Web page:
Mold threat grows as humidity continues to linger
Health experts suggest using bleach or soap to wash off stains
Islanders might be stuck with increased mold as a nasty reminder of the constant rain and humidity the past month.
"There's always mold everyplace with the rains and everything," said Shawn Haruno, state Health Department environmental health specialist with the Noise, Radiation and Indoor Air Quality Branch.
When people fail to get rid of standing water and get everything dried out, "that's when you start to see mold growth," he said.
The Health Department has seen a bump in the number of calls during this rainy weather -- between 10 and 20 calls a day -- regarding rainwater, flooding, whether to dispose of water-damaged items and mold growth cleanup.
Haruno said he went to the disaster assistance and recovery center and talked to some residents who are starting to see mold from standing water.
He recommended using a soap or bleach solution -- one cup bleach to one gallon of water -- to wash off mold.
If it gets into fibers like carpeting, Haruno said, it is hard to get out, and it is best to throw away those kinds of materials.
If it gets into drywall, he said companies that do remediation cut out the bottom two or three feet and replace it.
George Wong, University of Hawaii associate professor of botany, said mold often gets inside drywall when it gets wet. "As long as it's in there, it's probably not going to do anything."
He said he lived in a house 10 years with mold in the drywall before contractors told him about it and took it away during renovations.
"If it's on the outside, and I imagine probably a lot of houses are like that now with all the rain and everything -- the humidity has been really high -- it's going to stimulate growth of mold," Wong said.
He suggests using a bleach solution to clean off a wall if it is a painted surface and keeping windows open for circulation. A heavy concentration of soap also might work for some areas, he said.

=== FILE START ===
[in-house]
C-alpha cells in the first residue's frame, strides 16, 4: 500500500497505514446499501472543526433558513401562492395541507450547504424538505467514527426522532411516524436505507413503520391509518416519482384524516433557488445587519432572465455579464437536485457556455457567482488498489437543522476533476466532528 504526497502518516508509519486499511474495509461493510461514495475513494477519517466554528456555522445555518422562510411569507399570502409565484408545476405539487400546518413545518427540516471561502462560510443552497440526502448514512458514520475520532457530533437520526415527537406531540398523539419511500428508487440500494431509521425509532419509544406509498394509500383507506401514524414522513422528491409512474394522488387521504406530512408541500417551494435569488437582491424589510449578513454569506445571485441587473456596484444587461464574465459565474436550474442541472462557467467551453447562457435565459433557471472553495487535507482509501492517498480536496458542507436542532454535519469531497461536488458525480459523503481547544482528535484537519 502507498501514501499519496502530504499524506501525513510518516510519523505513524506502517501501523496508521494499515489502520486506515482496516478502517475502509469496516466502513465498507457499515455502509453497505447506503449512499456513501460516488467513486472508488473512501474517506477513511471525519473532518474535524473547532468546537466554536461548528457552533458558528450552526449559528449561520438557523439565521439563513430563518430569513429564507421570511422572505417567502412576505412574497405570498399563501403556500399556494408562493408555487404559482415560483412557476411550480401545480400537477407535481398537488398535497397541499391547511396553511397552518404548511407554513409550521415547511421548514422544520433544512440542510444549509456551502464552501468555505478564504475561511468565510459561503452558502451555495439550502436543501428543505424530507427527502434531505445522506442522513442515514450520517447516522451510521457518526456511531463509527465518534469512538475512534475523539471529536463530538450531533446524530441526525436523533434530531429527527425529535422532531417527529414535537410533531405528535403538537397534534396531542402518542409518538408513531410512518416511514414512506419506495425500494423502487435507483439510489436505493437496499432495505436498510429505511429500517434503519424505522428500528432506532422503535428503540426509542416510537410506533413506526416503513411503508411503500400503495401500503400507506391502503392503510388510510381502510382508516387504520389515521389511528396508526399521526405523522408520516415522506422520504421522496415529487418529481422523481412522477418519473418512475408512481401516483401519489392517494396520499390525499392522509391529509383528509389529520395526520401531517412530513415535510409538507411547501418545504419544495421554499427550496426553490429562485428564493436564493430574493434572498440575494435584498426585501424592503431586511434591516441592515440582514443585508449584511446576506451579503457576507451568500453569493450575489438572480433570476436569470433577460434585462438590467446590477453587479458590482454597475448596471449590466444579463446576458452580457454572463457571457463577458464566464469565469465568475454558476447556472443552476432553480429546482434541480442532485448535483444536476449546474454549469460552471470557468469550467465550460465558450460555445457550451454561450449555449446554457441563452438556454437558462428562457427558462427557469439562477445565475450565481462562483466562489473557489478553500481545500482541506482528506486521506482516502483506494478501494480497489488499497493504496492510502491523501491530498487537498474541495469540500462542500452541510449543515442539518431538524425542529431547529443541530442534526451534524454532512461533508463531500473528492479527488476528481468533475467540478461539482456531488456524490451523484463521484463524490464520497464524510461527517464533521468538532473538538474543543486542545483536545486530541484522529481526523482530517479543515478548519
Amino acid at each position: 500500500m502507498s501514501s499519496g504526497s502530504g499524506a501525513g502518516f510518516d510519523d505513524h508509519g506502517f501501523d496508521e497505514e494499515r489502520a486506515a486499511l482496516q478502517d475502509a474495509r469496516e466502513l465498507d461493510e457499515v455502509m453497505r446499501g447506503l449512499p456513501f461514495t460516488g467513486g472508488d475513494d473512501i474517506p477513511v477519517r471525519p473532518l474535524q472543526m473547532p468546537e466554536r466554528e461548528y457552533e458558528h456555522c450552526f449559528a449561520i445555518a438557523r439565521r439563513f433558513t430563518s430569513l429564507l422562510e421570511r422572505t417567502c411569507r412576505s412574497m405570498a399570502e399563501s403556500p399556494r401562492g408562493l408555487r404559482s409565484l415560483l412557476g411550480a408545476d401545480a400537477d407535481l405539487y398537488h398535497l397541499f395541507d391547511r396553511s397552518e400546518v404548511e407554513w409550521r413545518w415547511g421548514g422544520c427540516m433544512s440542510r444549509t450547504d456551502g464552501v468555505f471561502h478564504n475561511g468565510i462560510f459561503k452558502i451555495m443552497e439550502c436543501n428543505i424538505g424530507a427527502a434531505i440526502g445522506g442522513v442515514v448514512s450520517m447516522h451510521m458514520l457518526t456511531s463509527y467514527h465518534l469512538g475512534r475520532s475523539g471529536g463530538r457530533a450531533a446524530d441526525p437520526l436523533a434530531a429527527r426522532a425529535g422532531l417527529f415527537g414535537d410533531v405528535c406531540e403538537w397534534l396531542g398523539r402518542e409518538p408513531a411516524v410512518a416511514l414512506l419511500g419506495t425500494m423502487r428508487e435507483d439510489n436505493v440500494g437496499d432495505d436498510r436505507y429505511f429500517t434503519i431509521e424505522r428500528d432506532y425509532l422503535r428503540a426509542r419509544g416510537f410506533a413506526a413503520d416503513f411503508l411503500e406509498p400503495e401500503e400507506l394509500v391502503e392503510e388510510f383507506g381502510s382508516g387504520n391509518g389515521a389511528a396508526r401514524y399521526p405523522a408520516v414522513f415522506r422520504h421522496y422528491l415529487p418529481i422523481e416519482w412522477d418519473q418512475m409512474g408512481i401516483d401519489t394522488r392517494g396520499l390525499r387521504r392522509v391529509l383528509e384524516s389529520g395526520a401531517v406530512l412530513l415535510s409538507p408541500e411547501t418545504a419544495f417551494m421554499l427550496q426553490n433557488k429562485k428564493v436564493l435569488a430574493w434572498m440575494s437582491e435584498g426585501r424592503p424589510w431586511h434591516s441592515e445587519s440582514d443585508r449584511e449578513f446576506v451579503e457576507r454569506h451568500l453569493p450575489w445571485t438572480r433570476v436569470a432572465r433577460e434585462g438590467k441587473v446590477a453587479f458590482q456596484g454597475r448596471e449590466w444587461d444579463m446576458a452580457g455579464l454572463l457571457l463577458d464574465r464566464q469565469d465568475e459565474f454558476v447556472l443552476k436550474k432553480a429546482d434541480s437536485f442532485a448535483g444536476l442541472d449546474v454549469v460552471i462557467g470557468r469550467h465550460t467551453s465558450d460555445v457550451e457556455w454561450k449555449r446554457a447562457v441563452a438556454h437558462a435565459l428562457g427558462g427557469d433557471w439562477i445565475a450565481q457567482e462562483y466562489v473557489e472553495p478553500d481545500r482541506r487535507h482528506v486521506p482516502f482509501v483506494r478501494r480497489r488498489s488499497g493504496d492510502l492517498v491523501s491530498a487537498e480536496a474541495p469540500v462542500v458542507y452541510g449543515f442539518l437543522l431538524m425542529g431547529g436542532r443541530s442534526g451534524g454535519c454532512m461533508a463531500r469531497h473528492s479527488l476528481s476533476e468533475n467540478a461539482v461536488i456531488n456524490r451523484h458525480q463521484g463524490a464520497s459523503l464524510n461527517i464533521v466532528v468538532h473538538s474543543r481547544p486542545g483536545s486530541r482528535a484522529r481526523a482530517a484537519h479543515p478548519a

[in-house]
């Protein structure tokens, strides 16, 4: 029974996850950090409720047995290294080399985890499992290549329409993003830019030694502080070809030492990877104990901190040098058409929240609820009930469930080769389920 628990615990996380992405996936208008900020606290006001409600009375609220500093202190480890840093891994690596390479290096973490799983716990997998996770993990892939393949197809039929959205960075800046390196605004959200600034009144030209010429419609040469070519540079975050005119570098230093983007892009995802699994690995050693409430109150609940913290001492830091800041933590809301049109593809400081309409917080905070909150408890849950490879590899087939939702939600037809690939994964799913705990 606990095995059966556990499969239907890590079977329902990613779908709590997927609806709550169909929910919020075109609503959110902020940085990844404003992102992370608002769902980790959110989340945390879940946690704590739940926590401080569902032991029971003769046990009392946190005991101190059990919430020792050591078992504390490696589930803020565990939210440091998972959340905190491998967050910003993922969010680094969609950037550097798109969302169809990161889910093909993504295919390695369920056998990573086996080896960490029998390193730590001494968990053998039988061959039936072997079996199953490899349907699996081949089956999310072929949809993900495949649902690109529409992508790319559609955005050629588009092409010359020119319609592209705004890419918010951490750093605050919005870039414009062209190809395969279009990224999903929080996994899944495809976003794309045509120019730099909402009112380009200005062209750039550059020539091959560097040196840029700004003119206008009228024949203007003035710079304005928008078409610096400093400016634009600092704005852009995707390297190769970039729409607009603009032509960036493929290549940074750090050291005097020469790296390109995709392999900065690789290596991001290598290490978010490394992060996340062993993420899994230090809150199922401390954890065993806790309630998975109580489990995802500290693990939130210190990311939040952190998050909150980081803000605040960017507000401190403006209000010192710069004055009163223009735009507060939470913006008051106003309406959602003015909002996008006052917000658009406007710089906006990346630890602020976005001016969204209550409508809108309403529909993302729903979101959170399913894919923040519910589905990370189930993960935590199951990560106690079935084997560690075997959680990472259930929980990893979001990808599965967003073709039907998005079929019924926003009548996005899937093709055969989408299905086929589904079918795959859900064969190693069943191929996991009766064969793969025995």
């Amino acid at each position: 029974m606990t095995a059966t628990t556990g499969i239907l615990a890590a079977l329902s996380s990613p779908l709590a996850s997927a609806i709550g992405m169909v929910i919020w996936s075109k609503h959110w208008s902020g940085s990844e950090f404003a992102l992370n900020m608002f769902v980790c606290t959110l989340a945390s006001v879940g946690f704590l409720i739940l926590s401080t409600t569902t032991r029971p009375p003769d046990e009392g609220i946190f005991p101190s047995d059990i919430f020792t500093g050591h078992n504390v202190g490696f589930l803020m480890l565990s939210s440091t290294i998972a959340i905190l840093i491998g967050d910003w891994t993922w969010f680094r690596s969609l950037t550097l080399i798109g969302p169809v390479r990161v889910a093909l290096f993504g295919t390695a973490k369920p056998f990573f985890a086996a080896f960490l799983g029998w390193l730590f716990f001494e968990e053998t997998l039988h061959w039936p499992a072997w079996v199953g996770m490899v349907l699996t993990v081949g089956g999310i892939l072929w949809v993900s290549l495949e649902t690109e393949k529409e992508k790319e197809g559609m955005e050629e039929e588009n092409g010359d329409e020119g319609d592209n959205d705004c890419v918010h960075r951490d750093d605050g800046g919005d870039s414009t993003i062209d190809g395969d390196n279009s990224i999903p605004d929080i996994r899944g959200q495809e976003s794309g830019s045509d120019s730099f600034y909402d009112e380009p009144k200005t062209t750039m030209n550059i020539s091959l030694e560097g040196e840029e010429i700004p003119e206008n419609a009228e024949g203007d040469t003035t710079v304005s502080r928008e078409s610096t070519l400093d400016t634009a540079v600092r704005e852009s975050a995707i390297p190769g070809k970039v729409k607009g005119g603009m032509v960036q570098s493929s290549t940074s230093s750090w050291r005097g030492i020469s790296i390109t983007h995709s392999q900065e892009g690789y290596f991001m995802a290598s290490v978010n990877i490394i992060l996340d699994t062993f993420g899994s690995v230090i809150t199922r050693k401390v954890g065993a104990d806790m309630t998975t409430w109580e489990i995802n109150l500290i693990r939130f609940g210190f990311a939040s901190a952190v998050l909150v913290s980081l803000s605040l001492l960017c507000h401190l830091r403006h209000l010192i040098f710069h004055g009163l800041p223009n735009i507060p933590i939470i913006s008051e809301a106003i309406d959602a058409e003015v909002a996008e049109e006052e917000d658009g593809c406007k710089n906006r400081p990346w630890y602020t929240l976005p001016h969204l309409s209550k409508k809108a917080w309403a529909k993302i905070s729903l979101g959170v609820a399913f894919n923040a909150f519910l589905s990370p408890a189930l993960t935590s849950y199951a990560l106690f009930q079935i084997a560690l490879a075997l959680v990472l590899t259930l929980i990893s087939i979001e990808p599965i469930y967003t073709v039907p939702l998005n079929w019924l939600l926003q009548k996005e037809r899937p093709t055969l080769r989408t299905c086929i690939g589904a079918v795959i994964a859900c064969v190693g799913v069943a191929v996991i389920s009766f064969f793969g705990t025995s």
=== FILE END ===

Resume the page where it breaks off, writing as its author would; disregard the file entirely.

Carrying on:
Haruno said a lot of people are worried about black mold, which possibly could be Stachybotrys chartarium. This fungus has the potential to be toxic, but it depends on the growing conditions, he said.
More common molds found indoors are Cladosporium, Penicillium, Alternaria and Aspergillus.
"Any mold indoors is unwanted, but its effect is going to depend on a person's sensitivities and immune system," Haruno said. "In a healthy person, it shouldn't do much more than maybe (cause) some sniffling or allergic reactions."
But it can cause some respiratory problems in people with compromised immune systems, he said.
Wong said everybody points to black mold "like it's a magnitude of difference between all the others. There's certain fear about that one, but a lot of common molds you find also can be harmful if the right species are there."
For example, he said, there are many species of Aspergillus, a family of fungal organisms and molds. Japanese use it to make sake and miso.
"On the other hand, some species go through an air conditioning system and they're harmful to inhale," he said.
Aspergillosis is an infection caused by Aspergillus, which is commonly found in air.
Penicillium is a mold that can be useful, but there also are harmful species, Wong said.
Mold can get into jacks and attack electrical wiring, he pointed out: "Did you wonder why the Russian space station had so many electrical problems? Mold got into the station and was eating away at the wiring."
A lot of mold also is getting into the International Space Station, mutating and "becoming more efficient at eating away at things."